Right now a lot of you are at home, off from your usual work hours, feeling these anxious feelings of needing to “get things done” and justify your time off. We remind ourselves in the disability community all the time of the fact that it is okay to be unproductive. We don’t have to spend every waking moment working on our to do lists or self care ideas. We don’t have to write 1000 words a day every day no matter what, and no, we don’t have to exercise our bodies on the days where they need rest.
I haven’t been writing much lately. This pandemic is hitting everyone hard and I don’t need to explain that, because anyone reading this is feeling it by now and they know it. The collective damage is new to us. New and undiagnosed anxieties, depression or PTSD are being experienced to some extent by most people at this point.
When everyone is grieving together, how do we go on?
One thing I know for sure is that you have to fight that urge to be productive all the time. You have got to give it, and yourself, a rest. As healthy and abled people have recently discovered, it is exhausting to stay home 24/7. This is something that disabled people know very well. I pray that whenever this is all over, nobody will tell us how “lucky we are because we get to stay home all the time”, a trope we hear often. It is not a vacation to be home bound, and hopefully by now most will have enough lived experience to agree.
(Side note for the chronically ill reading this – can you imagine being home bound AND healthy? The FREEDOM? The TIME?)
So from experience I can safely say that slightly changing some perspectives here could be good for your mental health. The words “screen time” have a whole new meaning and suddenly don’t feel so negative. When you are home bound, screen time is your life line. Most or all social time is online, and keeping your phone close by isn’t such a bad thing anymore. All of a sudden, you can rest, too. Sleep and rest become paramount to work. You can sleep and rest more often, and you should, so what is stopping you? Why not snooze that extra hour?
It took years for me to consciously “de-program” myself from the notion that I needed to be productive all the time. I hate to be that guy but, that’s what capitalism does. I am not going full blown anti capitalist on you here but the fact is that our societal systems influence our inner life. All we have really known is our worth being tied to our productivity or creative output or financial status.
Within that system, disabled people have clearly been seen as less than. Take the CERB in Canada, which recently acknowledged the fact that $2,000 is a minimum to live on in this country. Disabled people have consistently gotten half of that amount. There is a reason for this, as heart wrenching as it is. It isn’t based on scientific fact, statistics, or lived experiences influencing policy. Disabled people can no longer work, so they can no longer contribute to society, so they are quite literally worth less.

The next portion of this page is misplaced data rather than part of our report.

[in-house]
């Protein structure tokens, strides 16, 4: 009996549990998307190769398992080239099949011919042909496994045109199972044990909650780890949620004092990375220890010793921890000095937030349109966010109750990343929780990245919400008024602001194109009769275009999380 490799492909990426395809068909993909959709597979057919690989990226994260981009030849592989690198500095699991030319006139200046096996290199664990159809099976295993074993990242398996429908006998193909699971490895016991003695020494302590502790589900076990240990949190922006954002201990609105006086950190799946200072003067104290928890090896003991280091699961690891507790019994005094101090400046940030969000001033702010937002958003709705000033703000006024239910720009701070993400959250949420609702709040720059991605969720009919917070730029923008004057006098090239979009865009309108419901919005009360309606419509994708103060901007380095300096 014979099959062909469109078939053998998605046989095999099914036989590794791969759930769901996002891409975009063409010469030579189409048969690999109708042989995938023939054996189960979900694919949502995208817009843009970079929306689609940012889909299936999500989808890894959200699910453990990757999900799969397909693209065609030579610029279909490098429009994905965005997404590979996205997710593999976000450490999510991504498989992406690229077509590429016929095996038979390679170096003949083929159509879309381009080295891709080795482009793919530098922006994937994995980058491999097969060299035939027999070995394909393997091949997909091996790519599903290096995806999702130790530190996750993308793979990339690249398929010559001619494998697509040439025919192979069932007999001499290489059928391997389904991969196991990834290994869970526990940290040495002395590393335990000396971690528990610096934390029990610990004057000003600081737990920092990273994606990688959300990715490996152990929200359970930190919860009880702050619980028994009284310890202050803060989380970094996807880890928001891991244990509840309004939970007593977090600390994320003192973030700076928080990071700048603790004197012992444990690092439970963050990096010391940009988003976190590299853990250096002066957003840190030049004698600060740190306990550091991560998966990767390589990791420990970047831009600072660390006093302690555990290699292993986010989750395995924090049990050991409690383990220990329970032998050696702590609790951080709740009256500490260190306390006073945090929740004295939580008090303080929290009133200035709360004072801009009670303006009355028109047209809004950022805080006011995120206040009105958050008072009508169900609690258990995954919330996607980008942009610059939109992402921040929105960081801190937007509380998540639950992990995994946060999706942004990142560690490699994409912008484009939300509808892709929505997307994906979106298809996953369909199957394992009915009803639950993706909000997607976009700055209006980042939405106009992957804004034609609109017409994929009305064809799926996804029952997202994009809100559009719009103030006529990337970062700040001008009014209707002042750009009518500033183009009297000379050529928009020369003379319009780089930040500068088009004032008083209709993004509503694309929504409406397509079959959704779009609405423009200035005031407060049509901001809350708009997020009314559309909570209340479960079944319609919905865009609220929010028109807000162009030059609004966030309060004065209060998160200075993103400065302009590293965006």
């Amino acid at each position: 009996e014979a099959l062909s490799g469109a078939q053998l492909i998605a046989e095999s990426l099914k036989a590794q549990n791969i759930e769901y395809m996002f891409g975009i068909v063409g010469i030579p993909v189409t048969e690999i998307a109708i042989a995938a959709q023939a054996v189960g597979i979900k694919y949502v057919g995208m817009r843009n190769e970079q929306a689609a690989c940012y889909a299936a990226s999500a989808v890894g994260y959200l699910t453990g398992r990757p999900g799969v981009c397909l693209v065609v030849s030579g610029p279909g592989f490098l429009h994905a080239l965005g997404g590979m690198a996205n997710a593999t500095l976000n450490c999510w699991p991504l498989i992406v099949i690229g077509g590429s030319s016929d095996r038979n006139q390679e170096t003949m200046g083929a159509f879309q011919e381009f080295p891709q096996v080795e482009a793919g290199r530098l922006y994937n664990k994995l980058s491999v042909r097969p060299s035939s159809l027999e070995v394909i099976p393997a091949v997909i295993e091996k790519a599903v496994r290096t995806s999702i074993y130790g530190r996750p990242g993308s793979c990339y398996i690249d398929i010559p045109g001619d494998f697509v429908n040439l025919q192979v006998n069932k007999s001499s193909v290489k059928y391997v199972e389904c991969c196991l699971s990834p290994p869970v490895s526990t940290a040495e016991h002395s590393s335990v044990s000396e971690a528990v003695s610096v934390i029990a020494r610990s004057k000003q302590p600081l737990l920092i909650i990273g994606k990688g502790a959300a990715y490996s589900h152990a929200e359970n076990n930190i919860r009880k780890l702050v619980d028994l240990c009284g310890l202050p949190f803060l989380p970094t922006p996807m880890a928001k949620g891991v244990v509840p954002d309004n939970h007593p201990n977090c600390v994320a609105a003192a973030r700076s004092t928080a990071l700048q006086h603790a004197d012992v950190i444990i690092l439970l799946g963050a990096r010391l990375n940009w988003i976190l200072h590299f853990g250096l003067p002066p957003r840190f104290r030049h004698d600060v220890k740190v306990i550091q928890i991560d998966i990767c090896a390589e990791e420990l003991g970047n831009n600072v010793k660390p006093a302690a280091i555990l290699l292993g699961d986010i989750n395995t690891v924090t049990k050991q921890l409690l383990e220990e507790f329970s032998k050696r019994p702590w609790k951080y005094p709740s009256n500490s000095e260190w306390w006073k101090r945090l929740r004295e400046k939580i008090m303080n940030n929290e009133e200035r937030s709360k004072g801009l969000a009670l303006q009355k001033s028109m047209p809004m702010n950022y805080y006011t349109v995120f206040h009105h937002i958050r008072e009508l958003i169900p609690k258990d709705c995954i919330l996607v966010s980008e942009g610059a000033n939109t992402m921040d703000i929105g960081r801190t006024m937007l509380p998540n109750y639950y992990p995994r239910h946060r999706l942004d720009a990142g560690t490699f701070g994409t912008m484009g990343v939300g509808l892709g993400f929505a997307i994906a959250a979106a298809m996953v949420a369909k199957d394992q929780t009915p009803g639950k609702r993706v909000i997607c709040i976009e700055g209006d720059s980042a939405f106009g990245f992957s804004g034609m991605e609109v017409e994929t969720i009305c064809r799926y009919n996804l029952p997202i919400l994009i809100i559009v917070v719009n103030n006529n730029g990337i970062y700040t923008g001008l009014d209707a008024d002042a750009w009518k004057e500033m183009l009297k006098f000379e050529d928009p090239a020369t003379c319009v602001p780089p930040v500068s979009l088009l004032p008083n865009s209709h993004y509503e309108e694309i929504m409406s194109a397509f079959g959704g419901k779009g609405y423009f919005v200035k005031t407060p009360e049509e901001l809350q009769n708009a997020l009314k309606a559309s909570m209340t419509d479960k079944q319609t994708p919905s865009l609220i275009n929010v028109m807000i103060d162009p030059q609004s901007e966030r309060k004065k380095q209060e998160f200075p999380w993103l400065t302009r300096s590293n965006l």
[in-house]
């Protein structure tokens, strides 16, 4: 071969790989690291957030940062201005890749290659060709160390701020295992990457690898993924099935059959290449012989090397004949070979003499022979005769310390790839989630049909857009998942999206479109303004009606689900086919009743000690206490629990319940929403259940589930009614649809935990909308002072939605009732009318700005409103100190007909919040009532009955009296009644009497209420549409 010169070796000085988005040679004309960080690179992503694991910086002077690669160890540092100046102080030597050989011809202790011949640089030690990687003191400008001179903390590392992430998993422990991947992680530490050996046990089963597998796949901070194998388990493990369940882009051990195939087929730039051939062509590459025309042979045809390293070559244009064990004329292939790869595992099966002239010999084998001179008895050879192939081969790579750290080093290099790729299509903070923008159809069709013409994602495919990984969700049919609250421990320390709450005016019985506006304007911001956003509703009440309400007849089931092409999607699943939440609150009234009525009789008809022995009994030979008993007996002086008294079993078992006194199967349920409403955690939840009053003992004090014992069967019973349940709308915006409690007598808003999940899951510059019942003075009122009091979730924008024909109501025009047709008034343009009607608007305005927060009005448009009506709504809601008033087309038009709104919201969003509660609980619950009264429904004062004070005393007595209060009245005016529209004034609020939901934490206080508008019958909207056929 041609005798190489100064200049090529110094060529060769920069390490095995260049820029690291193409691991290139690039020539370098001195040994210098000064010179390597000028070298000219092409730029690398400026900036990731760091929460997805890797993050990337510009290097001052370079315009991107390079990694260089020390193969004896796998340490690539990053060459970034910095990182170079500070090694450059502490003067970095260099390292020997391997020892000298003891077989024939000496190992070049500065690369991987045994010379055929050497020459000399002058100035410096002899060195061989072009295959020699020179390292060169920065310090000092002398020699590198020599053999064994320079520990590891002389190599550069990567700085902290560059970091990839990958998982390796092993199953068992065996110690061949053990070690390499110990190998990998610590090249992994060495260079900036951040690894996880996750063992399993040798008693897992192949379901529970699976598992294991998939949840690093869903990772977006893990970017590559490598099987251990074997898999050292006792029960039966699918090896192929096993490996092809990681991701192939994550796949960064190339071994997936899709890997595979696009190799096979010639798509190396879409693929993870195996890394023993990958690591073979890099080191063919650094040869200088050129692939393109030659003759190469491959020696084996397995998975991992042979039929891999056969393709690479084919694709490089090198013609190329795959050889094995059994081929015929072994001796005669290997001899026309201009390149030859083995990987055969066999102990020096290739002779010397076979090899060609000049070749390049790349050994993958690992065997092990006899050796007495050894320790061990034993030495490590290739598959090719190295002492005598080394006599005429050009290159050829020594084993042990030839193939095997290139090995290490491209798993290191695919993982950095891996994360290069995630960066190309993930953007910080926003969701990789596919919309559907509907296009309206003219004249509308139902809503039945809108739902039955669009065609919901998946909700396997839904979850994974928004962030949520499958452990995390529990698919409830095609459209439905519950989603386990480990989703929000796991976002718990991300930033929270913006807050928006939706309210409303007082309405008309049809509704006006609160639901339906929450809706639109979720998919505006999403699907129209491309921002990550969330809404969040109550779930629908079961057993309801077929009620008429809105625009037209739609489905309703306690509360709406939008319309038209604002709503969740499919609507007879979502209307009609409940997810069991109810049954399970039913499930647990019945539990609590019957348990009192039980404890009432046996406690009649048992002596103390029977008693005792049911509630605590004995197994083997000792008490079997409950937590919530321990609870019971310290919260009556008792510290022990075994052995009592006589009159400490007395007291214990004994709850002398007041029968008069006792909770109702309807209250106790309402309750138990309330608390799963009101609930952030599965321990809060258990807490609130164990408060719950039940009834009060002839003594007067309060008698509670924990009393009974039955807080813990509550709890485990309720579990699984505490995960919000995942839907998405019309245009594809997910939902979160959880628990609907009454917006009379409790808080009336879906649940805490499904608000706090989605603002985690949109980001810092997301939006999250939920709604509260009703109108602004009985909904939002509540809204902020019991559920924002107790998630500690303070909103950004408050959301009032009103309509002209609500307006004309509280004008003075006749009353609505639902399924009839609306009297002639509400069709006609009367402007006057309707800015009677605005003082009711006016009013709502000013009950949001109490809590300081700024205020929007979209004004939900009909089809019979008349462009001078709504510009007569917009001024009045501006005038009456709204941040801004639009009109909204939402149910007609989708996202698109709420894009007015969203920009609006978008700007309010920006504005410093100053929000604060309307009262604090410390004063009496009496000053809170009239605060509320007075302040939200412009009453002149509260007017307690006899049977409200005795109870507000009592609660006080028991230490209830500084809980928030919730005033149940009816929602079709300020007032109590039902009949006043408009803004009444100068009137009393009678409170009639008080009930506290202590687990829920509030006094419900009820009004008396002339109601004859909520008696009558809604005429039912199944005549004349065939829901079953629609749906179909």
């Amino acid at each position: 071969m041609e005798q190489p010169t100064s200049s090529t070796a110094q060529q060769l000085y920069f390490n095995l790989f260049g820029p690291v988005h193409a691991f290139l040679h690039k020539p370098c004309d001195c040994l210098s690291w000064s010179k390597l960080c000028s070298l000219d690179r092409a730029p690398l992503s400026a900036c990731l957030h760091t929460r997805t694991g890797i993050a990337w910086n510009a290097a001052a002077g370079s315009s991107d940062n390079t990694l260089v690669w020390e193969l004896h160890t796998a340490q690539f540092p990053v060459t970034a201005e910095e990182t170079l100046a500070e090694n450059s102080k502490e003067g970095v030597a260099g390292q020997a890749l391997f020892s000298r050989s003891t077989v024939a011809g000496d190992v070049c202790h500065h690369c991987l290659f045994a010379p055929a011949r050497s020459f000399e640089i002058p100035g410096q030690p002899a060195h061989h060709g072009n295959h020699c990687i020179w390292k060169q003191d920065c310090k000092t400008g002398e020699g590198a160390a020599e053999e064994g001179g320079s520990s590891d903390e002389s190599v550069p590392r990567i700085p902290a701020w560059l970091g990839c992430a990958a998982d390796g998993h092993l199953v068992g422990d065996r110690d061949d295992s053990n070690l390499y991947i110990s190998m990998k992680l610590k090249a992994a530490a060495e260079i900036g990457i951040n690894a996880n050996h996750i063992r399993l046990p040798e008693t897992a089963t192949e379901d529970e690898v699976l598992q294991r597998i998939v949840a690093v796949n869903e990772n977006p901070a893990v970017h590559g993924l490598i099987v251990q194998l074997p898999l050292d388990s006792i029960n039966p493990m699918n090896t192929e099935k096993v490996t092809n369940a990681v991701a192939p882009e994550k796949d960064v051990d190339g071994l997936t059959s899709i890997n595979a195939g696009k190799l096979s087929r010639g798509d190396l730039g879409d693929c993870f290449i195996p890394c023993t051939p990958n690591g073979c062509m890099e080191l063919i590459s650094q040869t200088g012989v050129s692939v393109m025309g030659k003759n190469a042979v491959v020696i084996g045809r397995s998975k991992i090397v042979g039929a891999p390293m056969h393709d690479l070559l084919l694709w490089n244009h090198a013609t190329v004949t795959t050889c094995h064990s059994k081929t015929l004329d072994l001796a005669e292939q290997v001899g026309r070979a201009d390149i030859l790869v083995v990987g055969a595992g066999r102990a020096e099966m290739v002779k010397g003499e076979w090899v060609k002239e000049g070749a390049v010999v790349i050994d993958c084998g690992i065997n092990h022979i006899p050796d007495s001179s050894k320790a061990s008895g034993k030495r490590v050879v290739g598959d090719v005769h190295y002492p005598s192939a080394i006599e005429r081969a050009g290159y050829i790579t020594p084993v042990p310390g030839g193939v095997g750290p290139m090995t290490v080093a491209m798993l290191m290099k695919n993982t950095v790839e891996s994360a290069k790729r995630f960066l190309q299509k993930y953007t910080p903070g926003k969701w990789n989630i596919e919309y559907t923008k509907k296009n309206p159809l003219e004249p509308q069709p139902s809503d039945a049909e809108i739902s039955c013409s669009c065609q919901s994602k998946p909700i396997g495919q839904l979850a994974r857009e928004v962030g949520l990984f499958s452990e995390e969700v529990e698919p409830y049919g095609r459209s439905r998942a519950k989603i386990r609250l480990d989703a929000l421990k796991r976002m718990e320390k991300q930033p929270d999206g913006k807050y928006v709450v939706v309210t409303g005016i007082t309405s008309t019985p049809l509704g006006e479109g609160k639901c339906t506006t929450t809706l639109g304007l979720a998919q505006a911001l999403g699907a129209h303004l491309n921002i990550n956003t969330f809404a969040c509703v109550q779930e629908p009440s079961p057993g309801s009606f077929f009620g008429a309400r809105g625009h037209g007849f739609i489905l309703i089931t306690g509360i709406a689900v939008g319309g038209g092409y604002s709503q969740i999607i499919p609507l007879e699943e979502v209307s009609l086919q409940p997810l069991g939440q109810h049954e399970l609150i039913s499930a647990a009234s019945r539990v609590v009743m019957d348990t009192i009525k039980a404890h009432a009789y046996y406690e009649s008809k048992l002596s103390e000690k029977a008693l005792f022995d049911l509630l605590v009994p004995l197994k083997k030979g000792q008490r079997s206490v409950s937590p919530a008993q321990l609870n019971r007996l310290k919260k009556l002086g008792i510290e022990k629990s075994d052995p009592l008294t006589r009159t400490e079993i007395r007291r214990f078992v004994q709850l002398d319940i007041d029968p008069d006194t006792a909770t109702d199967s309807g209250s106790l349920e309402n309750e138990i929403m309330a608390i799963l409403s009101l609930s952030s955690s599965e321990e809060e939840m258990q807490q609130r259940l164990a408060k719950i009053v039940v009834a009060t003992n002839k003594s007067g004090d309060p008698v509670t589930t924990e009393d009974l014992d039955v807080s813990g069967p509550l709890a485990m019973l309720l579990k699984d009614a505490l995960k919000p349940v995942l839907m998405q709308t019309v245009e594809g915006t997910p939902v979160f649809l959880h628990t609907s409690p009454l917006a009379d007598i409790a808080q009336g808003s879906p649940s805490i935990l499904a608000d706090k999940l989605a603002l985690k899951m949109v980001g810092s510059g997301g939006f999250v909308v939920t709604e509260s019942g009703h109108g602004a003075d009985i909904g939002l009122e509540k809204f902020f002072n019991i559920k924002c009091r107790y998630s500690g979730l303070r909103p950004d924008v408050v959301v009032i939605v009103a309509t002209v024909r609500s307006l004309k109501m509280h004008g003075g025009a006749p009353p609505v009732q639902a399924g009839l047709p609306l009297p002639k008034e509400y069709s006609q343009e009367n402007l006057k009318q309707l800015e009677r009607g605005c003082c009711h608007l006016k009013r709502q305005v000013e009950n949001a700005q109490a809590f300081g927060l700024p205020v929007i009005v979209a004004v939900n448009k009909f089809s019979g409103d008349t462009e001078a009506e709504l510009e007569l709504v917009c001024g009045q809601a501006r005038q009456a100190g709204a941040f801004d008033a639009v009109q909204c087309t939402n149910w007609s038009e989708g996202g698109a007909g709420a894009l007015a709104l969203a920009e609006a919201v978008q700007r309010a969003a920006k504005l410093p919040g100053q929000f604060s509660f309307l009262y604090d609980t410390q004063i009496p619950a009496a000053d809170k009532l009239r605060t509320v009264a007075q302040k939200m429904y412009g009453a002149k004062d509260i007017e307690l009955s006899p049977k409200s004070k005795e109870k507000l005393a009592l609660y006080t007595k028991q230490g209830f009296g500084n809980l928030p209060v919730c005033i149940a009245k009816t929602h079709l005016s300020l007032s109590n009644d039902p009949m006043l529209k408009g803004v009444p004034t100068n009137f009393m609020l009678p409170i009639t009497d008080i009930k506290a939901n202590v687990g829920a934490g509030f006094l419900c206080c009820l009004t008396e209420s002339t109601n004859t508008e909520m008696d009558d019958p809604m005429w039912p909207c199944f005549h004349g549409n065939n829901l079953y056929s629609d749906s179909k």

Look at any treatment of disabled people in any country on this planet and it will further prove this as an unspoken guiding principle in disability policy.
So how do we as individuals navigate through this? At the base level, we can at least control our own mindsets and actions. We can start by allowing ourselves to be unproductive without guilt. This might sound simple but in practice I guarantee that you will resist it, probably right off the bat. Even if you can get there, the people around you won’t get there. Not that they are trying to put you down or doing so consciously, but I am sure that you will feel the judgement surround you.
We might have a situation here that will make it easier for us to feel unproductive without shaming ourselves or worrying that we are wasting our time, because a lot of people are in the same situation. This is exactly when we can start to “de-program” that need to be productive that thrives within our capitalist ideals. Whether you agree with this approach or not, I bet you have these “productivity thoughts” daily.
It took me two days to write these 863 words, and you know what? I live with CRPS so that in itself is a fucking feat! Changing my perspective on how much I get done while living with CRPS pain has made me more grateful for all I can do. I can do a whole lot, and writing a 863 word post in two days may seem like nothing to a healthy person, but depending on my fluctuating symptoms? It is like I finished a marathon. Not bad. Right now, everyone is living with something beyond their control (like my CRPS) and that something is probably negatively impacting their mental health. The least you can do for yourself is to adjust your perspective so you don’t ask so much of yourself day in and day out. Put down your to do list and give yourself a break.